Monday Maul
The magpie in Ireland's hotseat
Tristan Barclay
February 2, 2015
Joe Schmidt and Paul O'Connell have their eyes on the new-look Six Nations trophy © Getty Images

Such is the migration of coaches from New Zealand to Europe that when the Six Nations kicks off this weekend half of the squads involved will have Kiwis at the helm. But for one in particular, the long journey up from Aotearoa has been essential to his development as an international coach, as he prepares to go toe-to-toe with fellow countrymen Warren Gatland and Vern Cotter.

Speaking at the launch of this year's Six Nations, Joe Schmidt likened himself to a magpie in his evolution as an elite coach. Rather than sticking to a hard-headed rugby philosophy, the Ireland head coach says he has been happy to take the most eye-catching nuggets from his experiences rising up through the ranks. Now on the international stage, his nest is full of bright ideas.

"I played a lot of first class rugby in New Zealand and I've coached a lot since then," Schmidt says when asked about his coaching education. "I've coached the New Zealand schoolboys, in the provincial competition in New Zealand, then Super Rugby and Top 14 teams. Everything adds to what you end up believing in and I think coaches are a bit like magpies - they take little shiny bits of whatever they've done and keep adding to the nest."


While Gatland is something of an old hand on the tiller in the Wales job, and Cotter is still fresh in his new role with Scotland, Schmidt falls somewhere between the two in terms of international experience. After stints at Clermont and Leinster, the Palmerston native was appointed Ireland coach in April 2013 and now finds himself in the unusual position of being the man to beat in just his second Six Nations campaign.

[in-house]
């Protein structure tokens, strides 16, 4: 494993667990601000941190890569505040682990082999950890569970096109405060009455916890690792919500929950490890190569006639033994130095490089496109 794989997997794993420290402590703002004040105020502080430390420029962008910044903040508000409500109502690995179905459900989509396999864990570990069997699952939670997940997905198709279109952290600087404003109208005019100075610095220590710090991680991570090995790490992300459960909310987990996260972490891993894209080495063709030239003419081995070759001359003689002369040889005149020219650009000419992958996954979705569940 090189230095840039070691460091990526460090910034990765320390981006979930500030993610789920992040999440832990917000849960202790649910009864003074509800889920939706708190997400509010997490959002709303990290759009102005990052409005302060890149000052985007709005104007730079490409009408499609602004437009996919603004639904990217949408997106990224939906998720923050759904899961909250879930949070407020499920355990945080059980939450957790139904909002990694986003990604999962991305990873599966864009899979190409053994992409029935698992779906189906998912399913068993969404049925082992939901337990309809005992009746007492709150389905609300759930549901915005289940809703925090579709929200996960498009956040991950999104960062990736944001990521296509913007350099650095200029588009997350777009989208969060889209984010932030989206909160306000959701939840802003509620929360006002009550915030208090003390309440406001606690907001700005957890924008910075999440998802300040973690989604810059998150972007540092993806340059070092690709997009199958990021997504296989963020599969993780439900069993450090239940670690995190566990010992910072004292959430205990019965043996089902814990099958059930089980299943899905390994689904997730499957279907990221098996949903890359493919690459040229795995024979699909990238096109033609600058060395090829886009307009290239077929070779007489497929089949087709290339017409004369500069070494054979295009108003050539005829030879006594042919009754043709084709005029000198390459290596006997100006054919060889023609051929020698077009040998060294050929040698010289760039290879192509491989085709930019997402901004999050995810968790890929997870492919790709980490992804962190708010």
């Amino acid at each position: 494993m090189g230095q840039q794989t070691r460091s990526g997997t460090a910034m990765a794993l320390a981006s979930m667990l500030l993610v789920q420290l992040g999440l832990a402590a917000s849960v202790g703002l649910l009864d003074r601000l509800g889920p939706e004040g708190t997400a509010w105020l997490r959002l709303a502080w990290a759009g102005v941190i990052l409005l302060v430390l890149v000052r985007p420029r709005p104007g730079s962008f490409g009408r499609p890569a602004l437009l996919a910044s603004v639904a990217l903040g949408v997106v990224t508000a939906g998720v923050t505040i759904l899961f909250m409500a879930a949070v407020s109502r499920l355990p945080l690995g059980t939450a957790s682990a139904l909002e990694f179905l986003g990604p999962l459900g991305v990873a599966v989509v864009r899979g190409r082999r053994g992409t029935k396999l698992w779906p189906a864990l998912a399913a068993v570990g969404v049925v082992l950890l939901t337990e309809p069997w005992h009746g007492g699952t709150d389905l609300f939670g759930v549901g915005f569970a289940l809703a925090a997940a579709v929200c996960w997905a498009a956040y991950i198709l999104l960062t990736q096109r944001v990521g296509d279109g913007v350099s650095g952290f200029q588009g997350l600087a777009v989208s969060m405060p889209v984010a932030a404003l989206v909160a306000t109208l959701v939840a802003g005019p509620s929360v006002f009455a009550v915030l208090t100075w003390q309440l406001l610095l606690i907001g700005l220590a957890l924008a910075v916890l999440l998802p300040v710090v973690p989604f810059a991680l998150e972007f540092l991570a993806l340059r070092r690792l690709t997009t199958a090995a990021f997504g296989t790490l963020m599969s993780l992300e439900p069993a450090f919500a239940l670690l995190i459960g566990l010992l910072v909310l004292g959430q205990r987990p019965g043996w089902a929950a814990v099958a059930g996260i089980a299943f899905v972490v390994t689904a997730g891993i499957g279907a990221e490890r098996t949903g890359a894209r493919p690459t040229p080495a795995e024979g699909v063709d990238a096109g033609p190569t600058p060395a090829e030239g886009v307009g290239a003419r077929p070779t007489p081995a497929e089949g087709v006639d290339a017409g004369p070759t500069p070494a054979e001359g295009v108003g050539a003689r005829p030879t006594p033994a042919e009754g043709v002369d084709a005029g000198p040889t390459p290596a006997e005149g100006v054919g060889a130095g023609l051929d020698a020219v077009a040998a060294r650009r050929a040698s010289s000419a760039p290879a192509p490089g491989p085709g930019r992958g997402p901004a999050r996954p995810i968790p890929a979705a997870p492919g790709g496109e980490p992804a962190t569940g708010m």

That championship title - although sealed in dramatic style with victory over France in the final match of the campaign - was built on lowly foundations. Twenty-three years ago, then embarking on a career as a schoolteacher, Schmidt moved to Ireland for a stint of 'overseas experience'. During that time, the young Schmidt played for and coached Mullingar RFC, while also lending a hand with his new school's first XV. What he learned in those grassroots days has stuck with him ever since.

"One of the benefits of coaching at that level is you can experiment a bit without the expectations of a nation," Schmidt says. "You've got good people around you that you can bounce ideas off. I have no doubt that some of the things that I still believe in come from the time I spent at Mullingar."

That ability and willingness to absorb information does not go unnoticed by his players. Writing in his autobiography, the great Brian O'Driscoll had warm words for Schmidt's attention to every little detail, which values the unglamourous side of the game as much as the try-scoring.

"I've never seen a coach show such massive attention to detail, or one with such a smart rugby brain," O'Driscoll writes. "He makes little tweaks in a back-line play and all of a sudden an opposition defence opens up in front of you. He's a player's coach, because he notices what you do. If you do something seven phases before a try is scored that no one is giving you credit for, he gives you the credit."

Much has been made of the technical tweaks mentioned by O'Driscoll, in particular Schmidt's apparent preference for keeping the ball in the ruck over offloads. But far from feeling constrained by hard-and-fast rules, the New Zealander's charges say they are trusted to make the right calls of their own when in the heat of battle.